New York, Day Two: Circle Line

What a wonderful thing it is to wake up in New York City.

Our first outing of the day was the Circle Line cruise. Yes, it’s touristy, but neither of us had ever done it, so I think that makes it OK. The boat goes all the way around Manhattan.

We started at Pier 83 at West 42nd Street and 12th Avenue, in Hell’s Kitchen. The neighborhood, formerly a crime-ridden slum, is now a trendy — and expensive area. Ninth Avenue, around 42nd Street, is known for its variety of ethnic food. There will be a return trip to this part of town.

The cruise took about two-and-a-half hours, though you can take a shorter trip. I stood at the bow for the best photo opps, and was hoping the entire time that no one would feel the need to do the Titanic thing. No one did.

One of the first sights we saw was the iconic Brooklyn Bridge. One of these days I want to walk across it and see lower Manhattan from the Brooklyn side.

Brooklyn Bridge

For about 30 minutes, I heard no English. I was surrounded by Spanish, French, German, and what might have been Russian, but I’m not sure. I think it’s apropos that I realized this as we approached Ellis Island, and passed very near the Statue of Liberty. The Statue is closed due to damage from Hurricane Sandy, so we got as close as anyone else could. It was hard to imagine I was really that close to the Statue of Liberty. I took about 50 pictures of it. That was the first time I’ve seen it except from the window of an airplane, and it took my breath away.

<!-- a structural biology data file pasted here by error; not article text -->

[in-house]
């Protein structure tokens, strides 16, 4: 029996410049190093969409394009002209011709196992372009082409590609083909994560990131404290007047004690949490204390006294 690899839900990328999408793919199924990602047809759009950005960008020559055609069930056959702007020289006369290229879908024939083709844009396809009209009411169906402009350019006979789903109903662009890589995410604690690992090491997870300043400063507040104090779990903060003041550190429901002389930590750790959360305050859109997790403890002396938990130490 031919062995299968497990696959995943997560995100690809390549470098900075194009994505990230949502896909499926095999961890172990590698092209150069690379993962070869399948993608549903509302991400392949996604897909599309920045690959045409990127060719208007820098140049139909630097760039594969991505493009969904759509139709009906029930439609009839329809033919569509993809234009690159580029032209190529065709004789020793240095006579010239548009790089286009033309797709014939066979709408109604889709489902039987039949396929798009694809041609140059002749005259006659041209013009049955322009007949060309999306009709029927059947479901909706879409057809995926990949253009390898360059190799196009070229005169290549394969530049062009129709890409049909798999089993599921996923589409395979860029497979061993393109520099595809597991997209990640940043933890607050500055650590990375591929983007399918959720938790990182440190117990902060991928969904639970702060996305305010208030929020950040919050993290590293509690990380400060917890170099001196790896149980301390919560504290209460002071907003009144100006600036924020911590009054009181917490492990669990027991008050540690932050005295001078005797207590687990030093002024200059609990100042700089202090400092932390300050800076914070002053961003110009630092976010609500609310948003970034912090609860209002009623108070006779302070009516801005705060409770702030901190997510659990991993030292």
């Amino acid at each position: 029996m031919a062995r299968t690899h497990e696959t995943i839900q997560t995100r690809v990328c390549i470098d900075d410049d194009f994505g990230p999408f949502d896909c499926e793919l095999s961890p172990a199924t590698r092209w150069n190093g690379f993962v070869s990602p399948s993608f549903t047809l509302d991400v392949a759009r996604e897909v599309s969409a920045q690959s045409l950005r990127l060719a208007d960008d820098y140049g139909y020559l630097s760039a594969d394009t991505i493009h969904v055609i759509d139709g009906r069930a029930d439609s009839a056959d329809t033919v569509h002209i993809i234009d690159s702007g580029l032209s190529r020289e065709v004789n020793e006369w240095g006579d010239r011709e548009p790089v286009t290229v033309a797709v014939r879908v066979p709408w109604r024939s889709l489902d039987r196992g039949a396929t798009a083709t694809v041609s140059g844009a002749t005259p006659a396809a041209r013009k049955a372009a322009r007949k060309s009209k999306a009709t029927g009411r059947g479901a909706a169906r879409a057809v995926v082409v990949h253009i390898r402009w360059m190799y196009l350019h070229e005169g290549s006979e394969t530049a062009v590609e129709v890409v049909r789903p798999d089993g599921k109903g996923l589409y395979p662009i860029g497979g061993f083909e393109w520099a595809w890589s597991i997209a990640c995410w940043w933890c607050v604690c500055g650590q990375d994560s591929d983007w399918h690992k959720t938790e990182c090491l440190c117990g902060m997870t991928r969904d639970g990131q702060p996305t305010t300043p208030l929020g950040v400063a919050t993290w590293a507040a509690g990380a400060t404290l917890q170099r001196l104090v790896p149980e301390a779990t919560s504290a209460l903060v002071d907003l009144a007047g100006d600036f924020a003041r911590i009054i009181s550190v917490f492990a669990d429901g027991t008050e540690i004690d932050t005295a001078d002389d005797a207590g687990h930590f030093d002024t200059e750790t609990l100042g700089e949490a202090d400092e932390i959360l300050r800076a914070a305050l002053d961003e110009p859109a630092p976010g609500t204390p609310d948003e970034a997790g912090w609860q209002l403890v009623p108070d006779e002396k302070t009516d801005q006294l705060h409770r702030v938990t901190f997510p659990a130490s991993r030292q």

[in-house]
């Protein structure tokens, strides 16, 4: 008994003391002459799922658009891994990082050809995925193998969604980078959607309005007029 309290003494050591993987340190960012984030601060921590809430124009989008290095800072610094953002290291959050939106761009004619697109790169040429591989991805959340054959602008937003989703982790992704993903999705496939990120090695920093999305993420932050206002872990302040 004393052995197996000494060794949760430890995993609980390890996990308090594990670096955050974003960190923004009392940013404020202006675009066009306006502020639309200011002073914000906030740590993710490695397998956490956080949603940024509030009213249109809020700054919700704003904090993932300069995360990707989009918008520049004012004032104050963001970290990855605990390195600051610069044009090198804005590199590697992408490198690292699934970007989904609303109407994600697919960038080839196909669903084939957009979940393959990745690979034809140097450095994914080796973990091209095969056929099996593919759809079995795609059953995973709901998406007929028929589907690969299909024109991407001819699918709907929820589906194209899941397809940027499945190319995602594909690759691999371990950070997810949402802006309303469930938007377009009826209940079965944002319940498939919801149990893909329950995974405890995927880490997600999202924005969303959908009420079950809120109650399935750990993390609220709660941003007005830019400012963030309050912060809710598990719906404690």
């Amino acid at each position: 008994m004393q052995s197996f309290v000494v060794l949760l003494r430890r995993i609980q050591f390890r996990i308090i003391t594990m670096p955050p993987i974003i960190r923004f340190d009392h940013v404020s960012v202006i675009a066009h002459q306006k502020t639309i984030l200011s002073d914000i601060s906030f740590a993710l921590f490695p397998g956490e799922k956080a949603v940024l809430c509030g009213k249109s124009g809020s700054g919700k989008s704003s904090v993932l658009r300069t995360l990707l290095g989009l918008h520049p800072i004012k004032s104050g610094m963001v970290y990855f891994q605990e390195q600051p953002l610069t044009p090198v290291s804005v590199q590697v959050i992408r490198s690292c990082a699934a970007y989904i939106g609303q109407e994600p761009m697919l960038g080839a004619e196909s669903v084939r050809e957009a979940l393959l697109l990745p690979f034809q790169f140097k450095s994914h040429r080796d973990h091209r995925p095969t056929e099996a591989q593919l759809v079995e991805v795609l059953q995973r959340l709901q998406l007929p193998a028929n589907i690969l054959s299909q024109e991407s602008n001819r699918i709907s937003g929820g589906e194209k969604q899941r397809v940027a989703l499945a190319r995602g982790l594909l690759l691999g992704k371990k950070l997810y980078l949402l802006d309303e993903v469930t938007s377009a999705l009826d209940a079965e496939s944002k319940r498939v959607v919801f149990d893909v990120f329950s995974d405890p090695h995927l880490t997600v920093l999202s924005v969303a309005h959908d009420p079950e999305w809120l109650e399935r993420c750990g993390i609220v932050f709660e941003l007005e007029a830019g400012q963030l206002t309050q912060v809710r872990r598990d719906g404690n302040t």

It was windy and a little chilly, but so very worth it, as the view of lower Manhattan was nothing short of spectacular; the photos don’t really capture it.

My crappy attempt at a selfie with lower Manhattan in the background
My crappy attempt at a selfie with lower Manhattan in the background

Moving uptown into Harlem, the only thing to see besides a bunch of nearly-identical apartment buildings was these colorful murals. For all I know, these could be gang signs, but I found them interesting.


I checked out the south Bronx, notorious for being a rough and scary place to be. Indeed I do believe I’ve seen about all I need to see of the south Bronx.


The central-northern part of the Bronx looked a little nicer, with some newer-looking residential development and Yankee Stadium. I liked seeing it, though I’ll never be mistaken for a Yankee fan.


I recommend the Circle Line for anyone who wants to get a good overview of Manhattan from the water, or for anyone who likes to take pictures.

After that we looked for a cab to make a quick stop at the hotel before heading out for lunch. There were none to be found, so we took a pedicab, which is a bicycle that a guy with very well-developed calves rides and pulls you behind him in a cart. It was a much better way to see Hell’s Kitchen than in a speeding cab, but when we got out, he told us it would be $36 … each. For 10 blocks. So no more pedicabs. Sadly, both my iPhone and my camera batteries were dead by the end of the cruise, so I have no photos of Hell’s Kitchen.

This is getting long, so I’ll do a separate post on our lunch at a sidewalk cafe on the Upper West Side, and touching the apartment building where Paul Simon used to live. 

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